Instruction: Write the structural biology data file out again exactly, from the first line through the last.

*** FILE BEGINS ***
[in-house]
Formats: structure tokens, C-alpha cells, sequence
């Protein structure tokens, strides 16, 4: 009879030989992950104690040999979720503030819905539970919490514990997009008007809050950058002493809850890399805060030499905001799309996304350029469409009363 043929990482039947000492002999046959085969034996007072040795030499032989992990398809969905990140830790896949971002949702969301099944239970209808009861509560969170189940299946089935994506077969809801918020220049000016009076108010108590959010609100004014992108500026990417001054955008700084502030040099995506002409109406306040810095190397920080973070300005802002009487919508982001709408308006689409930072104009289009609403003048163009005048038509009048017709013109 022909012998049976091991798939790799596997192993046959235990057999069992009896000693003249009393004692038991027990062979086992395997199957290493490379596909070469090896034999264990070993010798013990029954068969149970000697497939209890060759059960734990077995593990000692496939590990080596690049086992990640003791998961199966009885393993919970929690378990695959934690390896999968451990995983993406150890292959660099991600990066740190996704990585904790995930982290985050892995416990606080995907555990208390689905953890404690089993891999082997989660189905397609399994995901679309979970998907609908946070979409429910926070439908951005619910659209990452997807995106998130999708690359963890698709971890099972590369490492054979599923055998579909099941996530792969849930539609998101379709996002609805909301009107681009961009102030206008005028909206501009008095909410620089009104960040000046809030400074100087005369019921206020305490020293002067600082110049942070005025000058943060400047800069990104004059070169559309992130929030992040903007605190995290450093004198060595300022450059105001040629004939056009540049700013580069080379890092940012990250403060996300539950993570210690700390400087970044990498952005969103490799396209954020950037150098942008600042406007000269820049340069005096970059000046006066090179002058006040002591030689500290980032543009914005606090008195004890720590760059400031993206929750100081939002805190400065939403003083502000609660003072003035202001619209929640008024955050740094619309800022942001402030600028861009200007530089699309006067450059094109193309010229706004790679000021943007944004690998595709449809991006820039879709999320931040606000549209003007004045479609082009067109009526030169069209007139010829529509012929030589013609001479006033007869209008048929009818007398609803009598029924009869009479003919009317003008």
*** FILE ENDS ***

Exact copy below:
[in-house]
Formats: structure tokens, C-alpha cells, sequence
């Protein structure tokens, strides 16, 4: 009879030989992950104690040999979720503030819905539970919490514990997009008007809050950058002493809850890399805060030499905001799309996304350029469409009363 043929990482039947000492002999046959085969034996007072040795030499032989992990398809969905990140830790896949971002949702969301099944239970209808009861509560969170189940299946089935994506077969809801918020220049000016009076108010108590959010609100004014992108500026990417001054955008700084502030040099995506002409109406306040810095190397920080973070300005802002009487919508982001709408308006689409930072104009289009609403003048163009005048038509009048017709013109 022909012998049976091991798939790799596997192993046959235990057999069992009896000693003249009393004692038991027990062979086992395997199957290493490379596909070469090896034999264990070993010798013990029954068969149970000697497939209890060759059960734990077995593990000692496939590990080596690049086992990640003791998961199966009885393993919970929690378990695959934690390896999968451990995983993406150890292959660099991600990066740190996704990585904790995930982290985050892995416990606080995907555990208390689905953890404690089993891999082997989660189905397609399994995901679309979970998907609908946070979409429910926070439908951005619910659209990452997807995106998130999708690359963890698709971890099972590369490492054979599923055998579909099941996530792969849930539609998101379709996002609805909301009107681009961009102030206008005028909206501009008095909410620089009104960040000046809030400074100087005369019921206020305490020293002067600082110049942070005025000058943060400047800069990104004059070169559309992130929030992040903007605190995290450093004198060595300022450059105001040629004939056009540049700013580069080379890092940012990250403060996300539950993570210690700390400087970044990498952005969103490799396209954020950037150098942008600042406007000269820049340069005096970059000046006066090179002058006040002591030689500290980032543009914005606090008195004890720590760059400031993206929750100081939002805190400065939403003083502000609660003072003035202001619209929640008024955050740094619309800022942001402030600028861009200007530089699309006067450059094109193309010229706004790679000021943007944004690998595709449809991006820039879709999320931040606000549209003007004045479609082009067109009526030169069209007139010829529509012929030589013609001479006033007869209008048929009818007398609803009598029924009869009479003919009317003008």